Transaction Not Failure - SSNIT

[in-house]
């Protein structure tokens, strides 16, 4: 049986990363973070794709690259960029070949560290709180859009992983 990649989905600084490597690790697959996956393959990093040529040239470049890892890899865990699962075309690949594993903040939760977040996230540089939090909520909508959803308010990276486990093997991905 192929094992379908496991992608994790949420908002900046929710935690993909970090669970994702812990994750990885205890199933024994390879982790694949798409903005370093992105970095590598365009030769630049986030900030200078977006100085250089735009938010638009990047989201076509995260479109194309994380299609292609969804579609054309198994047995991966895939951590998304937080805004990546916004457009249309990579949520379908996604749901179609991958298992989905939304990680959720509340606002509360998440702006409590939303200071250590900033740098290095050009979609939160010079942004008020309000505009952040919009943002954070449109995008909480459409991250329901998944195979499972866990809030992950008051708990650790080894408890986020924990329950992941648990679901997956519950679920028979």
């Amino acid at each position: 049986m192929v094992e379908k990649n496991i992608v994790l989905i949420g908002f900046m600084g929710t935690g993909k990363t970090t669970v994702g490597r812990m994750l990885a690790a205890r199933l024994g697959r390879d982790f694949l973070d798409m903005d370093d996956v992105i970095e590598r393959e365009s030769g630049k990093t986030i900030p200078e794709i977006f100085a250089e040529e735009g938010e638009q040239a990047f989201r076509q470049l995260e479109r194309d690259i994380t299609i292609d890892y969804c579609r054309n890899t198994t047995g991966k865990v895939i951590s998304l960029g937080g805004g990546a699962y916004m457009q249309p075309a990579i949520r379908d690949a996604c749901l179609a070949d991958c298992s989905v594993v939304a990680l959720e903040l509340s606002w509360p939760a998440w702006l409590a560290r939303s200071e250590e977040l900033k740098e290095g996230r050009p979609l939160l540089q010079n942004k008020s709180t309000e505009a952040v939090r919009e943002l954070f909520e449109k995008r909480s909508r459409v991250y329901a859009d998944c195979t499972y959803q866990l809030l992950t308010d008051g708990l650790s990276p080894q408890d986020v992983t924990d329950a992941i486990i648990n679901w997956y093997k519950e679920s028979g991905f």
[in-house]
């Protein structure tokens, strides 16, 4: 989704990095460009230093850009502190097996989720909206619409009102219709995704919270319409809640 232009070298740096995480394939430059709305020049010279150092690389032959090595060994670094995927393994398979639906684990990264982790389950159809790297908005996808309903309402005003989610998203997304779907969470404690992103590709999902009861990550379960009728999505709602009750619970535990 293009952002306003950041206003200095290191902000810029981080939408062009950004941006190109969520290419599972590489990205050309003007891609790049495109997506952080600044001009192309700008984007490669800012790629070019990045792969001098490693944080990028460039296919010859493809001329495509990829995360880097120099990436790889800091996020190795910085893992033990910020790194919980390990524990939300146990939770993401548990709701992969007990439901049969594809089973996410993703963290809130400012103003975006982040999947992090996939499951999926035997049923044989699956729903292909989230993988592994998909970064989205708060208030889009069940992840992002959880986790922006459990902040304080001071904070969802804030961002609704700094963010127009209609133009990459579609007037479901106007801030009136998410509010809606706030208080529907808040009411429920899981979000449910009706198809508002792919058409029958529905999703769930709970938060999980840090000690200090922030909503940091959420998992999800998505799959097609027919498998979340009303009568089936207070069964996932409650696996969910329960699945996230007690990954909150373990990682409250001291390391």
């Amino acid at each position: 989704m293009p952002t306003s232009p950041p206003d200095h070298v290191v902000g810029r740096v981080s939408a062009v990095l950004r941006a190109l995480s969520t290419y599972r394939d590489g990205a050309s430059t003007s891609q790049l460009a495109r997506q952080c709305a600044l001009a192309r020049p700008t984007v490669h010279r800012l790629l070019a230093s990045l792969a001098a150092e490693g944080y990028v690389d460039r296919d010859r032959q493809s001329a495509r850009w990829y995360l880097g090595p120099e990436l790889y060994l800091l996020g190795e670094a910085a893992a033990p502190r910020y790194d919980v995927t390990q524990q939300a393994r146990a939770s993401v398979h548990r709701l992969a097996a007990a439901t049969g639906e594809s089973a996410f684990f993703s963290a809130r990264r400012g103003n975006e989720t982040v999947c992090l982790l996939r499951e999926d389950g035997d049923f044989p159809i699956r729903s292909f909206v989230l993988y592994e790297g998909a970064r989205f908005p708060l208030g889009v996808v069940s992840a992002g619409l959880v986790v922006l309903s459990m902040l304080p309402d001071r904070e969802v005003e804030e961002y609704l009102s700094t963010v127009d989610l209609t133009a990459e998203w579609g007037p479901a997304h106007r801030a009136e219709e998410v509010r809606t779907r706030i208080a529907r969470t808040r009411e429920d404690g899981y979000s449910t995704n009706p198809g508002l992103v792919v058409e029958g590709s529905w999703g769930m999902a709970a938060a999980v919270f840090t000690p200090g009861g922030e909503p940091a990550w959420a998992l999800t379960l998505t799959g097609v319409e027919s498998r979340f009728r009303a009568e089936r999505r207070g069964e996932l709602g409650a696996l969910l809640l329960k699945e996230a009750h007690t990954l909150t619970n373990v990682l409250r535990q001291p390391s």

The Social Security and National Insurance Trust (SSNIT) has denied that its transaction with the AU Development Consortium Limited (AUDCL) has been a failure, despite the consortium’s indebtedness of more than GH˘12 million and an additional $11.294 million as the value of the land used for the Ridge AU housing project. The Trust lent itself to further grilling when it failed to adequately explain to the Presidential Commission investigating the [email protected] Secretariat why it took the Land Valuation Board (LVB) more than two years to prepare a valuation report on the Ridge land, thereby stalling an earlier agreement by the government to purchase the land. The SSNIT, in April 2007, approved a GH˘10 million loan for the AUDCL to construct the houses to accommodate Heads of State who were to attend the AU Summit in that year. The General Manager of Investment at SSNIT, Mr Michael Addotey Addo, told the commission that the consortium had paid GH˘2 million of the loan to SSNIT, leaving its outstanding indebtedness, inclusive of interest, at GH˘12,029,695.44. Testifying before the commission on SSNIT’s transaction with both the AUDCL and the secretariat, the witness, when asked by the commission’s chairman whether the project had not been a failure, replied that the loan was a guarantee which SSNIT wished to recover, in addition to the land. Giving the background to the loan transaction, Mr Addo said the AUDCL, on April 16, 2007, applied to SSNIT for a GH˘10 million facility to enable it to construct the houses and on April 30, 2007 the loan was approved, after the trust had signed an agreement with the shareholders of the AUDCL, namely, the Agricultural Development Bank, with 39 per cent shares, the National Investment Bank, 39 per cent, and the Prudential Bank, 22 per cent. The deed of agreement, he indicated, was executed between SSNIT and the consortium to make way for the Ridge project, while proceeds from the sale of the houses, plus money from any other source, would be used to repay SSNIT. Mr Addo said a joint task force, made up of two representatives from the consortium and one from SSNIT, was constituted to sell the houses but the task force had not been able to sell them. He attributed the inability of the team to sell the houses to the delay on the part of the LVB to prepare a valuation report on the land, although SSNIT initially valued the land at GH˘4.5 million. It was on July 27, 2009 that the LVB submitted the valuation report, more than two years after it had been tasked with that duty in 2006, he said. His explanation and subsequent denial that the project had failed compelled Mr Justice Isaac Duose, the commission's chairman, to request SSNIT to furnish the commission with the name of the schedule officer at the LVB who worked on the report in order for him or her to appear before it to explain the delay. Asked whether SSNIT had been involved in the housing business, the witness replied in the affirmative and cited some housing projects in Accra and other parts of the country. He also denied that it would have been profitable for SSNIT to have constructed the project itself, since it had been approached with a request for a loan. Mr Addo said SSNIT granted loans to private limited liability companies based on evaluation and assessment of projects involved and other conditions, denying that the request came from the government. "The request came from the AUDCL. However, there were attachments (correspondence) from the Office of the President," he said, and further denied that had it not been for the government's intervention, SSNIT would not have granted the loan. He said the initial interest on the loan was 12.3 per cent. When Mr Akoto Ampaw, counsel for Dr Charles Wereko-Brobbey and Mr Kwadwo Mpiani, suggested to the witness that the two-year delay by the LVB in preparing a report on a plot of land in Accra was unduly long, he replied that that depended on several factors. He said he was not aware of any obstacle on the part of SSNIT to LVB, neither was he aware of any obstacle on the part of the consortium. The witness agreed with the counsel that the delay in preparing a valuation report on the land could be responsible for the appreciation in price. Mr Addo said the delay of the valuation report resulted in SSNIT’s inability to sell the houses, noting, however, that after the sale if there was any residue, that would be for the consortium, since he was unaware that the government was to be paid anything. He said he was also unaware that SSNIT granted the loan to AUDCL which also lent it out to the [email protected] Secretariat. The witness said in May 2006 the Office of the President appealed to SSNIT to purchase the Ridge land and directed the secretariat to liaise with SSNIT for the formal release of the land for the housing complex for the AU Summit. He said it was during that time that SSNIT requested the LVB to undertake a valuation of the land but when the report was not forthcoming, the secretariat came to seek the right of entry onto the land, which SSNIT granted on July 20, 2006 to enable the AUDCL to construct the houses. He said he was aware that the loan was to be given to the government but he did not know whether it was subsequently to be given out to private developers. Mr Addo admitted that the delay in getting the valuation report on the land was a shortcoming in the consummation of the original contract which was not effected.